ANNAPOLIS — A Frederick County legislator is working to give local school officials freedom to disregard new state regulations governing student discipline.
Delegate Kathy Afzali argues that the standards handed down in January by the Maryland State Board of Education strip control from local educators in dealing with student behavior. She has authored two bills in the General Assembly to release schools from these requirements, with one proposal specific to Frederick County and the other covering the entire state.
“Nobody knows better than our local teachers and our principals and our superintendent and our school board,” said Afzali, R-District 4A. “So it’s important that they have the final say on the discipline.”
School officials should consider the state standards, but under Afzali’s bills, they could ultimately decide not to follow them, she said.
The new state regulations were developed to limit out-of-school suspensions, said Bill Reinhard, spokesman for the Maryland State Department of Education.
“The data on suspension is clear that if a kid is suspended or expelled, he or she is much less likely to graduate from high school, and the goal of education in Maryland is to prepare kids for college and career,” Reinhard said.
The state guidelines leave local schools room to adapt to individual cases and are not a one-size-fits-all mandate, he said. The new regulations developed from three years of study that included input from teachers, administrators and education organizations, according to Reinhard.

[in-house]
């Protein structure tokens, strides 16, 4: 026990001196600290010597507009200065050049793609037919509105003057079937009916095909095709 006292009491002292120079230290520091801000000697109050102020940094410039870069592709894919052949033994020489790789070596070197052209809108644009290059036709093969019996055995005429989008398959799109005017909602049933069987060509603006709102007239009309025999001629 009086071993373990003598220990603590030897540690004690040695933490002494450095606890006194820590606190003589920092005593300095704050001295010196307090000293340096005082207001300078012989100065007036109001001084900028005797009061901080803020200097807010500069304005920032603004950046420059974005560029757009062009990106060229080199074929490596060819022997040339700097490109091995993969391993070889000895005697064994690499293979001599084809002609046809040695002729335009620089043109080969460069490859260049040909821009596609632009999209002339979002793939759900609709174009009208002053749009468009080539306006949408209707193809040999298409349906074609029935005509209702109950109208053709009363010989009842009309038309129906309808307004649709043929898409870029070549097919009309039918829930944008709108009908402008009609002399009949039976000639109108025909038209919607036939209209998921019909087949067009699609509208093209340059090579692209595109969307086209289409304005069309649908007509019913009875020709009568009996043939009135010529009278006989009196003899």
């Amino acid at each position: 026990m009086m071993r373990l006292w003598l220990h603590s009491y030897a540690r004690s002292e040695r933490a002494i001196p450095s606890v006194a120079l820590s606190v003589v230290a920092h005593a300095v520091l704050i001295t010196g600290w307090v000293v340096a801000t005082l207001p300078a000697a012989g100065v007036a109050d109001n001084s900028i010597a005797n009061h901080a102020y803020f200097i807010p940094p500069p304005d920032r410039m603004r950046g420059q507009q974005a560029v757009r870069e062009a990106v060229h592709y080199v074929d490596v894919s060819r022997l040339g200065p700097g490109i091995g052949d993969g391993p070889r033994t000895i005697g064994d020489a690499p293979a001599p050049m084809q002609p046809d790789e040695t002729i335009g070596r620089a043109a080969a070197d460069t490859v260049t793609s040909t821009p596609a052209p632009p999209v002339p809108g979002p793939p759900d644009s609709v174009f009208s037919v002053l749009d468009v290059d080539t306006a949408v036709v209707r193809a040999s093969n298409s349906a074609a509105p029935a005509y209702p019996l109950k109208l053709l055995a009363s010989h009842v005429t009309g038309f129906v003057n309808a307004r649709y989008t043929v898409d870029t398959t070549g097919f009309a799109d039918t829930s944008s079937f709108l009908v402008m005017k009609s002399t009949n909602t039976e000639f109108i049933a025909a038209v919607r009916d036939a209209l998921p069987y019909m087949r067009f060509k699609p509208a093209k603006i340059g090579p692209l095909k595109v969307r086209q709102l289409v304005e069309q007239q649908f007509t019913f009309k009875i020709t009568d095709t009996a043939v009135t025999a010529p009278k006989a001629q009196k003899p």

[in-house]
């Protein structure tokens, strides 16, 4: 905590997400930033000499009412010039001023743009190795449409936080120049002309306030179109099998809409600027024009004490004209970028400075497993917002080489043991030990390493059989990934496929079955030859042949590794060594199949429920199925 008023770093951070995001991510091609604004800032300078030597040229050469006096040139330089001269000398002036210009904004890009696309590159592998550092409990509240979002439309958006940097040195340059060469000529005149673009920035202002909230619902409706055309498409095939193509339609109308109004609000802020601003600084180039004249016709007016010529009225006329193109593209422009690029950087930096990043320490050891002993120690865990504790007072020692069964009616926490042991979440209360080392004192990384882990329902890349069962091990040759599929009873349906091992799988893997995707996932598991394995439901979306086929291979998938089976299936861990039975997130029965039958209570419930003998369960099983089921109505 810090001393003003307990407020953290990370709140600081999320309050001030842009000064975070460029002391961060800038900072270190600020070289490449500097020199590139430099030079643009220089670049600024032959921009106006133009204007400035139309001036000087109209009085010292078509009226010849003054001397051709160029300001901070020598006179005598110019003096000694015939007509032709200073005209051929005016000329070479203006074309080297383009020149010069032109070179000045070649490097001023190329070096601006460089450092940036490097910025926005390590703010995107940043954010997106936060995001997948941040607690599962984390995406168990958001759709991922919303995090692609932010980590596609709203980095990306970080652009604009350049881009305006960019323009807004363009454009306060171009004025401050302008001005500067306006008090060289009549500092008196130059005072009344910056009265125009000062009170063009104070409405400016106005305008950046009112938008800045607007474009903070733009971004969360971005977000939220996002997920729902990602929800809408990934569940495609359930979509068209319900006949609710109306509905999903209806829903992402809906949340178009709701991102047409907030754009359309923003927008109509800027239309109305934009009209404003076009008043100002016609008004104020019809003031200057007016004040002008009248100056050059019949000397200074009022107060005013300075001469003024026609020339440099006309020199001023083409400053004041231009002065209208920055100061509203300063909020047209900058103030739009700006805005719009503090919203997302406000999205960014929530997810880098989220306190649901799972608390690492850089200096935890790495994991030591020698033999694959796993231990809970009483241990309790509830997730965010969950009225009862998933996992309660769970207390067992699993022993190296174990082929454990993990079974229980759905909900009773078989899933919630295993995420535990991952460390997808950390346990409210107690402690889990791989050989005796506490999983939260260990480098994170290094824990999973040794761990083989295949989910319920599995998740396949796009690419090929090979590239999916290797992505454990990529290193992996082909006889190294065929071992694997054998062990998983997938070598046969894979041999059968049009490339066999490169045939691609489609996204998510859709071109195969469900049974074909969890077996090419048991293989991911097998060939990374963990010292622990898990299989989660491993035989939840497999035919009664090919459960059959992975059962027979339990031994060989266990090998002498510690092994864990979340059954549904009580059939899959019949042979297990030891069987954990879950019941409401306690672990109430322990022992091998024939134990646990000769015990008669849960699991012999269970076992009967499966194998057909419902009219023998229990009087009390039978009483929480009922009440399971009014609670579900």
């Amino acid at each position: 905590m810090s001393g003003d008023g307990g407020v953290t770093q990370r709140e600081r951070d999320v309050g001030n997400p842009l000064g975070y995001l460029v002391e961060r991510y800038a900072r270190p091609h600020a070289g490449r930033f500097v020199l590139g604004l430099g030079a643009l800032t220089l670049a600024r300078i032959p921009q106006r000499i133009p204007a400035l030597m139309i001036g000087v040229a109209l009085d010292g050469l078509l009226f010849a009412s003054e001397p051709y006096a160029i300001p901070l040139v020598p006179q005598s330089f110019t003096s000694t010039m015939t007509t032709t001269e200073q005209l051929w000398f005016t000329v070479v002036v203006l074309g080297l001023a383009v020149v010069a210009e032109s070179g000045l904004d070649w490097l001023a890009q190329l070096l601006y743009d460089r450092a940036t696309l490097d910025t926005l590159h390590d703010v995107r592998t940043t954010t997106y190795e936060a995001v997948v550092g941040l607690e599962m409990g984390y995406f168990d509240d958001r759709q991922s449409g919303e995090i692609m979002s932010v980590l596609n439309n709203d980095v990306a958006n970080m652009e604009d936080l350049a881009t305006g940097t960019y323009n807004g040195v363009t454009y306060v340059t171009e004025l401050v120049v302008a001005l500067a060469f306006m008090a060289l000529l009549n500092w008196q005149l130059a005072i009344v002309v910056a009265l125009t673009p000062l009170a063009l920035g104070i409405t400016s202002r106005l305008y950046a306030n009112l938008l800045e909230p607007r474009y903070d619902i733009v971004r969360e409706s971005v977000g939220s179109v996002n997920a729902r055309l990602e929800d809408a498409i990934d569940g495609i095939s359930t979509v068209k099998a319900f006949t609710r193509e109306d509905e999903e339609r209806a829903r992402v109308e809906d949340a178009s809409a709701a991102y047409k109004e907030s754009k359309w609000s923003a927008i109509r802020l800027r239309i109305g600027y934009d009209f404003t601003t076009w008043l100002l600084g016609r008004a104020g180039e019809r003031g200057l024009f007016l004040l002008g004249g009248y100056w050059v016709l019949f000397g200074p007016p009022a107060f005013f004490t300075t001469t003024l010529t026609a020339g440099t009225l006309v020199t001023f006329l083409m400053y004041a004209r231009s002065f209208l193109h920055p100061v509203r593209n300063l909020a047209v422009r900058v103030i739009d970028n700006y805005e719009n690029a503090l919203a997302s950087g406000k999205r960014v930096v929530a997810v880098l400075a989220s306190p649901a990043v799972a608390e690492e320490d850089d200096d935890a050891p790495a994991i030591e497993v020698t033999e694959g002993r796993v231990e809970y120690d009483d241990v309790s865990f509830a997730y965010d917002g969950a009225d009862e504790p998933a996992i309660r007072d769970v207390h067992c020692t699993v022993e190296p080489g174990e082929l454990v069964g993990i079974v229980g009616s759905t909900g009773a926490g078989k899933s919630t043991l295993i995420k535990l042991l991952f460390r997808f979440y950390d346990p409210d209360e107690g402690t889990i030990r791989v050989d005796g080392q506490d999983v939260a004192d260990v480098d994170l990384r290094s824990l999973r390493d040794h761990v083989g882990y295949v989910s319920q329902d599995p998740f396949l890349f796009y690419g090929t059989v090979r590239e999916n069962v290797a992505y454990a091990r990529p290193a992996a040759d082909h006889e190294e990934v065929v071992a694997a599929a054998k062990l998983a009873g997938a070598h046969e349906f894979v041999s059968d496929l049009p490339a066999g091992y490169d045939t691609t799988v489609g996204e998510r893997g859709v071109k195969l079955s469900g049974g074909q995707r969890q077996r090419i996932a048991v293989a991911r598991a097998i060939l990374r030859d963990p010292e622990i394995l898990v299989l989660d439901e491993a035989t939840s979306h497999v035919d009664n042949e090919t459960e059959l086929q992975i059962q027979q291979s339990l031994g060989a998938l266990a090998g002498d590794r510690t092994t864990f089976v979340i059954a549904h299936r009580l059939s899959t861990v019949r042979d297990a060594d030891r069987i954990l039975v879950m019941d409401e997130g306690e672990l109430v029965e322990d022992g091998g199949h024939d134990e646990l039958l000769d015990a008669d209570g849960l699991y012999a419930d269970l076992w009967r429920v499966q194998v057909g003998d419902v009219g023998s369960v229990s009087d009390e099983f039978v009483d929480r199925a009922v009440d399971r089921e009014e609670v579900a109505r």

The state has always provided guidelines for school disciplinary practices, but the regulations adopted in January are highly specific, said Joy Schaefer, president of the Frederick County Board of Education.
For instance, one portion lays out guidelines for keeping suspended or expelled students on track with their coursework and requires schools to provide daily assignments from teachers and weekly check-ins from school staff. Another rule directs school systems to work on returning expelled students to their regular programs.
“When you get to that level of detail, you’ve taken the choice out of the hands of principals and that student’s teachers,” Schaefer said.
Often, in situations with a victim, it is disruptive to put an expelled student back into the same school, she said. Moving the student to an alternative program might work better in certain cases, and it’s important for local officials to have authority to make these case-by-case decisions, Schaefer added.
The Frederick County Board of Education has voiced support for Afzali’s statewide proposal. Members of the Frederick County legislative delegation have put their backing behind the local bill.
When local legislators discussed the proposal Friday, Sen. David Brinkley, R-District 4, said the county-specific proposal has little chance of success with state lawmakers. However, he said it “starts the conversation.”
Because Afzali submitted her proposals after the deadline for bill introductions, it must first clear the House Rules and Executive Nominations Committee. It would then go to the House Ways and Means Committee, where Afzali serves.
Follow Bethany Rodgers on Twitter: @BethRodgersFNP.